Former intelligence officers have a First Amendment right to criticize the president and call him whatever names they choose. But holding a security clearance is not a right; it is “a privilege, an honor and a necessity for those serving in the security agencies of the U.S. government—while they serve.”
By Patrick J. Buchanan
In backing John Brennan’s right to keep his top-secret security clearance, despite his having charged the president with treason, the U.S. intel community has chosen to fight on indefensible terrain.
Former Director of National Intelligence James Clapper seemed to recognize that Sunday when he conceded that ex-CIA Director Brennan had the subtlety of “a freight train” and his rhetoric had become “an issue in and of itself.”
After Donald Trump’s Helsinki summit with Vladimir Putin, Brennan had called the president’s actions “nothing short of treasonous.”
The battle is now engaged. Trump cannot back down. He must defy and defeat the old bulls of the intel community. And he can.
For a security clearance is not a right. It is not an entitlement.
It is a privilege, an honor and a necessity for those serving in the security agencies of the U.S. government—while they serve.
Brennan is not being deprived of his First Amendment rights. He can still make any accusation and call the president any name he wishes.
But to argue that a charge of treason against a president is not a justification for pulling a clearance is a claim both arrogant and absurd.
Again, a security clearance is not a constitutional right.
Said Defense Secretary James Mattis: “I have taken security clearances away from people in my previous time in uniform . . . a security clearance is something that is granted on an as-needed basis.”
Brennan is now threatening to sue the president. Bring it on, says national security adviser John Bolton.
With 4 million Americans holding top-secret clearances, and this city awash in leaks to the media from present and past intel and security officials, it is time to strip the swamp creatures of their special privileges.
The White House should press upon Congress a policy of automatic cancellation of security clearances, for intelligence and military officers, upon resignation, retirement or severance.
Clearances should be retained only for departing officers who can demonstrate that their “need to know” national secrets remains crucial to our security, not merely advantageous to their pursuit of lucrative jobs in the military-industrial complex.
Officials in the security realm who take clearances with them on leaving office are like House members who retain all the access, perks and privileges of Congress after they step down to earn seven-figure salaries lobbying their former congressional colleagues.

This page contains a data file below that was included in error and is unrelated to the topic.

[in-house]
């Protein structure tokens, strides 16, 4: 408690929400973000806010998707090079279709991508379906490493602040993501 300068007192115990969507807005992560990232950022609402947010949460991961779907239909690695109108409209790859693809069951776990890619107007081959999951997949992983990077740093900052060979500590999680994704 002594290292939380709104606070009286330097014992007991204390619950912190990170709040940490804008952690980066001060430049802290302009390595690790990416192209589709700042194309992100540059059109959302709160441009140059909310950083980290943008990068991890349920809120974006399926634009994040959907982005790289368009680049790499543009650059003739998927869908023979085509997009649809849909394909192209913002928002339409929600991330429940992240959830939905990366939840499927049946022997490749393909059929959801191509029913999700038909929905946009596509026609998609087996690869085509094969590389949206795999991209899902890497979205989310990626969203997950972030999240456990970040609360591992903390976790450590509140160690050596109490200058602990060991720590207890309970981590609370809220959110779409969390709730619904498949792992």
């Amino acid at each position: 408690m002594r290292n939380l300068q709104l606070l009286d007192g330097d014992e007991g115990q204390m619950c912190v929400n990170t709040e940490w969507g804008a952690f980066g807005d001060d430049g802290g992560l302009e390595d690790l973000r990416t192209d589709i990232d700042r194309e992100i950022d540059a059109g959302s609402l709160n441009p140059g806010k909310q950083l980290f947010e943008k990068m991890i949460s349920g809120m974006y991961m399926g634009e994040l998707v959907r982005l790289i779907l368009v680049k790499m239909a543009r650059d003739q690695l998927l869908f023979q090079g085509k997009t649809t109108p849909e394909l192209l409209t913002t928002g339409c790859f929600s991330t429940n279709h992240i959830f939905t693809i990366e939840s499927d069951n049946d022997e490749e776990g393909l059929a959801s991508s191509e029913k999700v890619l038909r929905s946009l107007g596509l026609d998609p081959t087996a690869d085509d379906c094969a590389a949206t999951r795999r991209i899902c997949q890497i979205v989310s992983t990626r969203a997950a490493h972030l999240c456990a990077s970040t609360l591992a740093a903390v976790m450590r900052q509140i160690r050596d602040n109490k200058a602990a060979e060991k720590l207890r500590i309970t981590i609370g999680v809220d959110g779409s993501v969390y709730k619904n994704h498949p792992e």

The White House statement of Sarah Huckabee Sanders on John Brennan’s loss of his clearances was spot on:
“Any access granted to our nation’s secrets should be in furtherance of national, not personal, interests.
“Mr. Brennan has recently leveraged his status as a former high-ranking official with access to highly sensitive information to make a series of unfounded and outrageous allegations—wild outbursts on the Internet and television—about this administration. Mr. Brennan’s lying and recent conduct, characterized by increasingly frenzied commentary, is wholly inconsistent with access to the nation’s most closely held secrets, and facilitates the very aim of our adversaries, which is to sow division and chaos.”
Trump is said to be evaluating pulling the security clearances of Clapper, ex-FBI Director James Comey, former CIA Director Michael Hayden, former Deputy FBI Director Andrew McCabe, former FBI counterintelligence official Peter Strzok, and former FBI lawyer Lisa Page.
This is a good start. Some of these individuals have been fired. Some are under investigation. Some were involved in the FBI’s “get-Trump” cabal to prevent his election and then to abort his presidency.
Some have become talking heads on cable TV, exploiting the credibility of their former titles and offices to undermine an elected president.
Again, they have a First Amendment right to do this. But they should be stripped of their clearances to show the nation that the president is dealing with insiders who have joined the Resistance.
At bottom, the issue is: Who speaks for America?
Is it the mainstream media, the deep state, the permanent government, the city that gave Trump 4% of its votes? Or is it that vast slice of Middle America that sent Trump to drain the swamp?
Trump’s enemies, and they are legion, want to see Robert Mueller charge him with collusion with Russia and obstructing the investigation of that collusion. They want to see the Democratic Party take over the House in November, and the Senate, and move on to impeach and remove Trump from office. Then they want to put him where Paul Manafort sits today.
For Trump, a truce or a negotiated peace with these people is never going to happen. But this issue of security clearances is a battlefield where the president cannot lose, if he fights wisely.
Americans sense that these are privileges that should be extended to those who protect us, not perks for former officials to exploit and monetize while they attempt to bring down the commander in chief.
Pat Buchanan is a writer, political commentator and presidential candidate. He is the author of Nixon’s White House Wars: The Battles That Made and Broke a President and Divided America Forever and previous titles including The Greatest Comeback: How Richard Nixon Rose From Defeat to Create the New Majority, Suicide of a Superpower: Will America Survive to 2025? and Churchill, Hitler and the Unnecessary War, all available from the AFP Online Store.
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